The following is the fourth in a series of weekly stories on MLB.com examining each Major League club, position by position. Each Wednesday until Spring Training camps open, we'll preview a different position. Today: Outfielders.
LOS ANGELES -- No Manny Ramirez, no Vernon Wells, no Andruw Jones.
Wild dreams of Dodgers fans went unfulfilled during the offseason roster changes. When the dust settled on free agency and the relatively few trades of impact players, the Dodgers wound up with an outfield lineup looking nothing like last year's.
J.D. Drew, the most productive of last year's outfielders, blindsided management by escaping through a contract loophole after saying he wouldn't. General manager Ned Colletti's reaction was to replace Kenny Lofton with a younger version, signing free agent Juan Pierre to a five-year, $44 million contract, even though he already had a fine leadoff hitter in Rafael Furcal.
Not convinced that 22-year-old Matt Kemp is a Major League regular yet, Colletti rented 39-year-old Luis Gonzalez for a year. Gonzalez and his surgically repaired elbow will play left field, with Andre Ethier moving to right field.
Remember Ethier? He didn't even start the 2006 season in the Major Leagues, but he carried the offense through the middle of the season after taking over left field. Then he hit the wall in September and disappeared when he was needed most, mostly watching the playoffs from the bench.
The Dodgers assume they will get clutch hitting and adequate defense from Gonzalez, assuming he doesn't turn old all of a sudden. His 57-homer and 100-plus RBI days are long behind him, but he plays every day.
With Ethier, nobody knows. Acquired in the Milton Bradley trade with Oakland, Ethier spent only one month at Triple-A before his promotion, which was accelerated by the lack of production from Jose Cruz Jr., the bad groin pull suffered by Ricky Ledee and the worse ankle injury suffered by Jason Repko.
From May 19 to Sept. 2, Ethier was the best hitter in the league, batting .348. He had a 16-game hitting streak, started 99 games, committed six errors and led the club with eight outfield assists. He hit .337 at Dodger Stadium and showed no fear against left-handed pitching, batting .351.
The problem for Ethier was that the Minor League season was ending Sept. 2, not the Major League season. He hit .132 the rest of the way with no homers and only two RBIs. He didn't start in the playoffs and was retired in his only at-bat. Asked frequently to explain what happened, he made vague references to some sort of mental and physical exhaustion.
Others say Ethier actually was troubled by a sore shoulder, although he never offered that up as an excuse. According to club officials, he did not undergo any offseason operation and is expected to be healthy when Spring Training opens.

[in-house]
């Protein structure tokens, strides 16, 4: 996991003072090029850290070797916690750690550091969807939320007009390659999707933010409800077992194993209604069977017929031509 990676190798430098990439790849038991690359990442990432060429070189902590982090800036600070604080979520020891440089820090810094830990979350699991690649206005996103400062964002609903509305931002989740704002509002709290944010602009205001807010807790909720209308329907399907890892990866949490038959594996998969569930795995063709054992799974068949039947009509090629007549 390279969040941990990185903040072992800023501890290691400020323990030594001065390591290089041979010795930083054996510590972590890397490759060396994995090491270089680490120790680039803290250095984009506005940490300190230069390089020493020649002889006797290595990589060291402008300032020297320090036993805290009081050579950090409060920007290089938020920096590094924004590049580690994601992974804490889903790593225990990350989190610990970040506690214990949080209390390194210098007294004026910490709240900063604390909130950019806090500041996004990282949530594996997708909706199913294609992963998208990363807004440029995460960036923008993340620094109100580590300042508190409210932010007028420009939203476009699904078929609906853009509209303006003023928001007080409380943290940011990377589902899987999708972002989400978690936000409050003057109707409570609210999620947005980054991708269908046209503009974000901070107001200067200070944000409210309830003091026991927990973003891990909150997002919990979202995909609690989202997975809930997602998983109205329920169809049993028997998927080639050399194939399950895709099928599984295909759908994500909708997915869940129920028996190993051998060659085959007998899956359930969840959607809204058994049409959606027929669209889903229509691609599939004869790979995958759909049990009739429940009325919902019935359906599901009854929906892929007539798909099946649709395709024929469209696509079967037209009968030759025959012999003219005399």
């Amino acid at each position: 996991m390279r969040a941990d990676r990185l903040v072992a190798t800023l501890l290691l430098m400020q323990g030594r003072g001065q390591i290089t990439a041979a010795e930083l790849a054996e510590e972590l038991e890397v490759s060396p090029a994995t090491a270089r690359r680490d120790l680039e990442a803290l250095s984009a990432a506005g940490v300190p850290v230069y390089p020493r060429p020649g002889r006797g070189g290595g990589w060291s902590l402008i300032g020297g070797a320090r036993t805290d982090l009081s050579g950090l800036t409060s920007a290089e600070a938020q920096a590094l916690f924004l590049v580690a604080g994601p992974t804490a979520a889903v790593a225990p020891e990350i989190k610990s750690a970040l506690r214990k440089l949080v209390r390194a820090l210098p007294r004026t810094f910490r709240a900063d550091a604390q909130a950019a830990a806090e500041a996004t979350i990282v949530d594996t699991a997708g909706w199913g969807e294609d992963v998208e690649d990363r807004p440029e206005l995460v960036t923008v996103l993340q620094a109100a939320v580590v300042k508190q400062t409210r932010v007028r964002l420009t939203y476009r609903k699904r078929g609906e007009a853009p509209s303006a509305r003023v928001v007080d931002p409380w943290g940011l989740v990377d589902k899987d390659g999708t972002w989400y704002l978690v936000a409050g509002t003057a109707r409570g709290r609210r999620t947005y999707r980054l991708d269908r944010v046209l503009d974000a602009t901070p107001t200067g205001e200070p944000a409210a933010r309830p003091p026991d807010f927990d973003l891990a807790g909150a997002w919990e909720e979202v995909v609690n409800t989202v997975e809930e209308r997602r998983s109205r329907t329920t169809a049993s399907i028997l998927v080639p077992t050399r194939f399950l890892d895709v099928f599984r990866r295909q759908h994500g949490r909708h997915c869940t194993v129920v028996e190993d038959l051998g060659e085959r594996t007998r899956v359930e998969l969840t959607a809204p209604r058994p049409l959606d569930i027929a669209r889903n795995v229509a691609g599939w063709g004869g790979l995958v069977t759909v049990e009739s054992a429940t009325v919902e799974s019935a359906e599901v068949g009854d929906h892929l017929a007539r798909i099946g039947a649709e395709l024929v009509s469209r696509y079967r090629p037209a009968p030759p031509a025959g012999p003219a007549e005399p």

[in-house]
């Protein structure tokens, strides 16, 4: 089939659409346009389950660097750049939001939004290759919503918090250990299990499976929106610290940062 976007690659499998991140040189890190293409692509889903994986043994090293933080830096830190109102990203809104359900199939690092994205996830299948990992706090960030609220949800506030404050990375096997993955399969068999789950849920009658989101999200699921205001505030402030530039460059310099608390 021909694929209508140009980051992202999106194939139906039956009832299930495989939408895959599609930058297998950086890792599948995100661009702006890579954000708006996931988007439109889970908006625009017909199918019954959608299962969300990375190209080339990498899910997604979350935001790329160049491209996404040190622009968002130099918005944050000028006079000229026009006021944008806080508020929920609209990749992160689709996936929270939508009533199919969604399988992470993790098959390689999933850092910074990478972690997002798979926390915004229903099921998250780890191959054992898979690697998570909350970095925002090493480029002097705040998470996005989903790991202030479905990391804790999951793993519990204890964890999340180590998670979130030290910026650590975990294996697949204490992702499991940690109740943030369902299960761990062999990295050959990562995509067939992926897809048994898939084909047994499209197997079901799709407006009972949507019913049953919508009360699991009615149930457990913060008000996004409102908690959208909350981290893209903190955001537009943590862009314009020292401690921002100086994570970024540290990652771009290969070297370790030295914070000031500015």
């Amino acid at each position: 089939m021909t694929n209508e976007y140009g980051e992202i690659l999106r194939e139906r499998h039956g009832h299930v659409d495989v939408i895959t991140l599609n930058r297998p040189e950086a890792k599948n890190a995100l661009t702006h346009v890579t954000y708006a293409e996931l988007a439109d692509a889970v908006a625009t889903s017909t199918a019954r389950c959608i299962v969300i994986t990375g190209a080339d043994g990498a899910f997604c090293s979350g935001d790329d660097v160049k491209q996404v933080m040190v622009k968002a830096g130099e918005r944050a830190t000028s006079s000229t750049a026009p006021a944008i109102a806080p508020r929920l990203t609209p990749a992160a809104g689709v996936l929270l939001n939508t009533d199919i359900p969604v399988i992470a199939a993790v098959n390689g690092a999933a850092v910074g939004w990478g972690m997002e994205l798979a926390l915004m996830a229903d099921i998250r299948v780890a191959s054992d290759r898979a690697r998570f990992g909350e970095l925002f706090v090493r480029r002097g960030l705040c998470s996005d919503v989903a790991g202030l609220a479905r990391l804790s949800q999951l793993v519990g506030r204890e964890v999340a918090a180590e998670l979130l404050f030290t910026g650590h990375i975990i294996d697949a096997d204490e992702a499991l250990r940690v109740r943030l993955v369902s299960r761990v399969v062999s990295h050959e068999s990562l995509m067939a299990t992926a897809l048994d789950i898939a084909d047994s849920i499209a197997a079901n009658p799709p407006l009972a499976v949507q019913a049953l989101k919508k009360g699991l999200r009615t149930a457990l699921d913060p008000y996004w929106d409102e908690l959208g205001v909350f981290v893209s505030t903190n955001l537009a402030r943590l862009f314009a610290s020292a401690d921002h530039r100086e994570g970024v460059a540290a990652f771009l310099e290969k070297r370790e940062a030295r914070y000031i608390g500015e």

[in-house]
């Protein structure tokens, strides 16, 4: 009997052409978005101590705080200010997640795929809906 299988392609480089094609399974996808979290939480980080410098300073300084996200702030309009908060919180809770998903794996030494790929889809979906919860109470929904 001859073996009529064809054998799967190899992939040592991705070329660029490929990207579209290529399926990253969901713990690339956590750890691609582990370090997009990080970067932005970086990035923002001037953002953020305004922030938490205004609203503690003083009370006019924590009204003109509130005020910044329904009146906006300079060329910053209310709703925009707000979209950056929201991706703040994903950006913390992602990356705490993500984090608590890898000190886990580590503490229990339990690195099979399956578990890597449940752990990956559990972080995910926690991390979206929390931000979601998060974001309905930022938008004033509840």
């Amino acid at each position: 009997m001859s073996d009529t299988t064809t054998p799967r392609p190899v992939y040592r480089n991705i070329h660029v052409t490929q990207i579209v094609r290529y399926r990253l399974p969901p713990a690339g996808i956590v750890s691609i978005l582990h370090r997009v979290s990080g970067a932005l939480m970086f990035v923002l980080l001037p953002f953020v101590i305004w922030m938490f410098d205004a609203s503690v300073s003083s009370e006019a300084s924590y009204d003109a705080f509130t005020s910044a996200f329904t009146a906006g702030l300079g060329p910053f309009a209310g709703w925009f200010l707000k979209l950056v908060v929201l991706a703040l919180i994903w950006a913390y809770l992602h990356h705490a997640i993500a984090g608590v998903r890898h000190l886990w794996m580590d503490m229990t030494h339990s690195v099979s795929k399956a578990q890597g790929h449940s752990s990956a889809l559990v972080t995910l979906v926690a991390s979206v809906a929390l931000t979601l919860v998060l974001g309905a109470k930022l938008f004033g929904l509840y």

He finished with a .308 average, 11 homers and 55 RBIs in 126 games. He'll turn 25 in April.
Repko, said to be completely healthy from the ankle injury and a winter ultrasound procedure to address plantar fasciitis, is looked upon as the fourth outfielder. He's probably the best of the bunch defensively when he's healthy, he can play all three positions and he's exciting offensively when he gets the chance.
Marlon Anderson was acquired down the stretch for left-handed pinch-hitting and he wound up assuming Ethier's starting role over the final five weeks, hitting an astounding .375 with seven home runs in 25 games. He's a nice insurance policy if there's a repeat of Ethier's collapse, but the club does not believe at age 33 that Anderson has suddenly become an everyday outfielder with 35-homer power. He had offseason surgery to remove bone chips from his elbow.
Kemp remains the intriguing prospect, with nobody really knowing when the future will be here. It looked like it might have been last June, when he hit seven homers in his first 18 games in the Major Leagues. But by the middle of July, he was back in the Minor Leagues. He struck out in more than one-third of his at-bats and never adjusted after pitchers adjusted to him.
A greater wild card in the outfield picture is James Loney, a natural first baseman left positionless by the re-signing of Nomar Garciaparra. If the club keeps Garciaparra at first base, as it has said it will, there has been discussion about testing Loney in the outfield in the spring. He played a handful of games there last year at Triple-A, but did not play outfield this winter in the Dominican Republic.
The only other outfielder on the roster is Delwyn Young, a converted switch-hitting second baseman who had 18 homers and 98 RBIs at Triple-A, but whose future with the club is not clear.
Ken Gurnick is a reporter for MLB.com. This story was not subject to the approval of Major League Baseball or its clubs.